Inside Europe’s tech hubs: Does London have what it takes to remain No. 1?

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Inside Europe’s tech hubs: Does London have what it takes to remain No. 1?


The U.K. is the No. 1 country in Europe for tech by many accounts.

In 2023, British startups raised $21.3 billion, their third-highest total on record, according to a report from Dealroom and HSBC Innovation Banking.

It’s the No. 1 location in Europe for funding — with France coming in second, raising $9.2 billion last year — although it remains well behind the U.S. and China.

In the mid-2010s, the U.K., and London in particular, saw a boom of startups in financial technology, or fintech, given the city’s importance to the global financial services market. Since then, major companies across different sectors have developed, spanning food delivery to cybersecurity.

The U.K. was also the birthplace of two, now foreign-owned, major tech firms: chip designer Arm and artificial intelligence firm DeepMind.

This startup ecosystem, along with its top-tier universities and international investors, enabled the U.K. to become a major tech hub.

But its status could be under threat.

The country is facing a slew of challenges, including the fallout from its EU exit, which formally took place in 2020, and very low numbers of tech stock market listings.

Meanwhile, other European countries are making a play to become the No. 1 tech destination, namely France.

In the latest episode of CNBC Tech’s “Beyond the Valley” podcast — which you can listen to above — Tom Chitty and I discuss whether the U.K. can maintain its lead as Europe’s top technology hub and the challenges it faces ahead.

If you have any thoughts on this or previous episodes, please email us at beyondthevalley@cnbc.com.

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Here is a transcript of the “Beyond the Valley” episode released on June 11, 2024. It has been edited for clarity and brevity. 

Tom Chitty

Since the start of the year, Arjun has traveled around Europe speaking to the leaders and innovators in tech. And now we’re going to dig a little deeper. Over the next few weeks, we’ll find out what’s happening in some of Europe’s key tech hubs with the help of a special guest, who will help us understand its inner workings and the challenges it may face. This week, we start with the U.K. Arjun, before we introduce our guest, it was your suggestion to do this series. What do you hope our listeners will learn from it?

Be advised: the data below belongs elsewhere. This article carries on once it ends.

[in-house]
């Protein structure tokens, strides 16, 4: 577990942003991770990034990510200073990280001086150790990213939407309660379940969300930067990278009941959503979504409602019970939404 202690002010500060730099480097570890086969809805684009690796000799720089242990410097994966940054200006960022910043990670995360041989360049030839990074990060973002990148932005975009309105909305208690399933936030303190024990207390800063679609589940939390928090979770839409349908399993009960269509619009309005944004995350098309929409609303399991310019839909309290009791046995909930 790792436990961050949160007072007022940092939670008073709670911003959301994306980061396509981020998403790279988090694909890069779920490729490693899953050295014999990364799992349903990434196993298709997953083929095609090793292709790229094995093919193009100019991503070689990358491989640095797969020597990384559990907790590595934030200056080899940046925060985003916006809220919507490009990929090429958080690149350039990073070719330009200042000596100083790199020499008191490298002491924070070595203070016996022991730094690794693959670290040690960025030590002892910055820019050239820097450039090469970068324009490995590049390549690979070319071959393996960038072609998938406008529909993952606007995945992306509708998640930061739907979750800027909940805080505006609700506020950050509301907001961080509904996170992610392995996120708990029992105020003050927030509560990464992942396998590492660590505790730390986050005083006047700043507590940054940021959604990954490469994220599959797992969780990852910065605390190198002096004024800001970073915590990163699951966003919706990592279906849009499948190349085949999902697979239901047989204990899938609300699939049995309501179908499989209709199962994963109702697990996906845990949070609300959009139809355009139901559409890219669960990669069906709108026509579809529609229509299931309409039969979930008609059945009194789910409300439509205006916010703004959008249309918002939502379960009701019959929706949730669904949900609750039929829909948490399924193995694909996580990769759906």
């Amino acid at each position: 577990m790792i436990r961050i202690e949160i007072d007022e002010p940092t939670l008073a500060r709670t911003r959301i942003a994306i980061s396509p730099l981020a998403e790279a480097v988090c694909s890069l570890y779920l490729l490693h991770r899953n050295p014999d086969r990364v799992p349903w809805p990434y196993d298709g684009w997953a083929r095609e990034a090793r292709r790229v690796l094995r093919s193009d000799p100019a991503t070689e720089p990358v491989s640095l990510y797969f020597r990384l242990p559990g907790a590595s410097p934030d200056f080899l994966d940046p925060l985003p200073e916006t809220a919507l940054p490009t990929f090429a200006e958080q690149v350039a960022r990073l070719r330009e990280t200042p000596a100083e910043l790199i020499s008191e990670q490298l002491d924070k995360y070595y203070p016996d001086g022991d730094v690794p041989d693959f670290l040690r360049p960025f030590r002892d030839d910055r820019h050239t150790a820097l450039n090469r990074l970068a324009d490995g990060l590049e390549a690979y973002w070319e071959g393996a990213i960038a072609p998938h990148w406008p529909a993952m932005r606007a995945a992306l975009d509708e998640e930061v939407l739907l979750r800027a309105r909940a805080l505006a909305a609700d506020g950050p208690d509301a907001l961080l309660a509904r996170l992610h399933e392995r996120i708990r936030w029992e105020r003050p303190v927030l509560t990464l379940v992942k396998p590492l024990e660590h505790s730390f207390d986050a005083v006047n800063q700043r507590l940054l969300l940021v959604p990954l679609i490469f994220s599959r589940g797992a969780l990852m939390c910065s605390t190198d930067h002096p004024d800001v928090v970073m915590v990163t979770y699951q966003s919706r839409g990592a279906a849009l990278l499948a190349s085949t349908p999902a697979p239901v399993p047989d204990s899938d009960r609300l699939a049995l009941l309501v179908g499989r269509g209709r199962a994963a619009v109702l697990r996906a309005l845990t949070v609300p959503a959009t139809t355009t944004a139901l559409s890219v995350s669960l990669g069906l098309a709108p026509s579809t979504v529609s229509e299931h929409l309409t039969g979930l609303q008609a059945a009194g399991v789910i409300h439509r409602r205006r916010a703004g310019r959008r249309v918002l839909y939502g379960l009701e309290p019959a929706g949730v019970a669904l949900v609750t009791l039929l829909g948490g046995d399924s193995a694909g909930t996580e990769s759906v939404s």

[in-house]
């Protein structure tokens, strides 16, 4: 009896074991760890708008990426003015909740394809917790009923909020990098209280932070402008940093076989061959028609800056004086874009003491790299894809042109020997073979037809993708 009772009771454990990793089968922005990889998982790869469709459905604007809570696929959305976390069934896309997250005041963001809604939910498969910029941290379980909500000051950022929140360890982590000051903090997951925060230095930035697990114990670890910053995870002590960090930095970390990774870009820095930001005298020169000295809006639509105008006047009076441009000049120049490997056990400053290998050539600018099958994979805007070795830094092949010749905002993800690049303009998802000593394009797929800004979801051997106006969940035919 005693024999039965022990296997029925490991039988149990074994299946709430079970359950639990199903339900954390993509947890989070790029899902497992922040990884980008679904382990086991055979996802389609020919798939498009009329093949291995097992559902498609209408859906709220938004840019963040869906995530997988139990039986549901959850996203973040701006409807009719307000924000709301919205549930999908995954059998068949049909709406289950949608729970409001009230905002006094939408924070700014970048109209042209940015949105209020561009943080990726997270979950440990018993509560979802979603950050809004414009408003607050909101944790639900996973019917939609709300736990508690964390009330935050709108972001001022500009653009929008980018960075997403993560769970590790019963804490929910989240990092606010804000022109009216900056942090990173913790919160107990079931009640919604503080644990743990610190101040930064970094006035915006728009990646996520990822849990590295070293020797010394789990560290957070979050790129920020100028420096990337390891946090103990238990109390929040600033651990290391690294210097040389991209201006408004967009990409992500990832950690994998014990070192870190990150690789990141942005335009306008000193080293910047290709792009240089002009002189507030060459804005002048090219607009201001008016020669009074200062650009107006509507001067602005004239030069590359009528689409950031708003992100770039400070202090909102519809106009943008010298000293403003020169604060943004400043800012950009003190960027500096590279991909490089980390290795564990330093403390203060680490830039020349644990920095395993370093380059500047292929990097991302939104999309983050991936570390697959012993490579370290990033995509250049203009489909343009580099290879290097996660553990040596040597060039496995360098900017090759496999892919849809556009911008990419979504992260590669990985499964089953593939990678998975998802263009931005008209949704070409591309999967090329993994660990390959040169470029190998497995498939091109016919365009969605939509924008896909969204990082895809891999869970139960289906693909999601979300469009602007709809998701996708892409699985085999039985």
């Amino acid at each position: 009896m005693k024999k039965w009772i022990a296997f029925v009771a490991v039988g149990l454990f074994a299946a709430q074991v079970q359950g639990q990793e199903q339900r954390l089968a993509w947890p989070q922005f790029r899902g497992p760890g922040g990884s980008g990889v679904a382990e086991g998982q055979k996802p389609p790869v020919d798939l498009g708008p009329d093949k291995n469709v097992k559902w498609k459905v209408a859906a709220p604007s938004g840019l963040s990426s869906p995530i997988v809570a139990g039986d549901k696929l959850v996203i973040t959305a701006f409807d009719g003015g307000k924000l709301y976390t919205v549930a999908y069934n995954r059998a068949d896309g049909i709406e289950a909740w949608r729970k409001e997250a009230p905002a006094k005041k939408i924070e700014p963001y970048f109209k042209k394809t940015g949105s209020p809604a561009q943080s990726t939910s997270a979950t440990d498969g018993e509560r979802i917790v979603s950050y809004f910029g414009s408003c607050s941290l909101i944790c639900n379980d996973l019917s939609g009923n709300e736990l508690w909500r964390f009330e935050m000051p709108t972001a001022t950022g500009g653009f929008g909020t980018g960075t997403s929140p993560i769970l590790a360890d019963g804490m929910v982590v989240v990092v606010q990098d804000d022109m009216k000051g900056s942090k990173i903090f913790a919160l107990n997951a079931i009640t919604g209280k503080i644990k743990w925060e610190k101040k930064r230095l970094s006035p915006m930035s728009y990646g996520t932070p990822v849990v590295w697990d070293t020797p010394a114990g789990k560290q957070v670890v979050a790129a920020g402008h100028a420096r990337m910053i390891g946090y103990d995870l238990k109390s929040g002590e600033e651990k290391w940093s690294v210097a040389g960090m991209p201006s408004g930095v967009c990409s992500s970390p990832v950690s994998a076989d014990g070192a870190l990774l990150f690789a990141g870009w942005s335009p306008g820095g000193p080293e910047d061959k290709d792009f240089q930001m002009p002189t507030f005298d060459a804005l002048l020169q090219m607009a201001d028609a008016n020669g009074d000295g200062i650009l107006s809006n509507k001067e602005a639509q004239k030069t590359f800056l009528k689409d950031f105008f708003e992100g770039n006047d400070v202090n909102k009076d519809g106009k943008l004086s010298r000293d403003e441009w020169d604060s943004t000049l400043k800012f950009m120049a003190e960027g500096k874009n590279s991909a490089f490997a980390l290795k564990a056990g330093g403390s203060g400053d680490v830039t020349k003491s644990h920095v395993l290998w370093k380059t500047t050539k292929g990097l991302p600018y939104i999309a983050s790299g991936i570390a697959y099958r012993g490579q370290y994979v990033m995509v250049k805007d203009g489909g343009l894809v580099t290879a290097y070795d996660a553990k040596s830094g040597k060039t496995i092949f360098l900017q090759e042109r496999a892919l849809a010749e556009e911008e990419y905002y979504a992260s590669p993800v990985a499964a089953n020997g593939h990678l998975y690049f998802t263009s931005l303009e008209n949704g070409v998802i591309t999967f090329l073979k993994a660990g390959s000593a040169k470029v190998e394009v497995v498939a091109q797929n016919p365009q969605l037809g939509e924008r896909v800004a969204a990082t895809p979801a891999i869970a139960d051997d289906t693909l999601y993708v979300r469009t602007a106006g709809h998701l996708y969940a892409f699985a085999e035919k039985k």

Arjun Kharpal

Are you saying if it goes badly, it’s my suggestion?

Tom Chitty

You’re to blame.

Arjun Kharpal

I take that. I’m hoping that we give an insight into what’s going on in the world of tech in various parts of Europe, because, you know, each region has its own strengths, its own weaknesses. And more recently, with the sort of explosion of AI, we’ve spoken about so much. So there’s some interesting things happening in and around the European tech scene as well.

Tom Chitty

Do you think it’s a time where it seems very excitable?

Arjun Kharpal

The founders and CEOs I’ve spoken, I’ve always asked them this question: Europe pretty much lost out in the internet age — the big U.S. tech giants — is this the time Europe gets a chance to catch up? And they’re all very, of course, as you’d expect, very excited. This is a chance Europe can pull out some pretty big companies. But you know, that’s the vibe that I’m getting right now.

Tom Chitty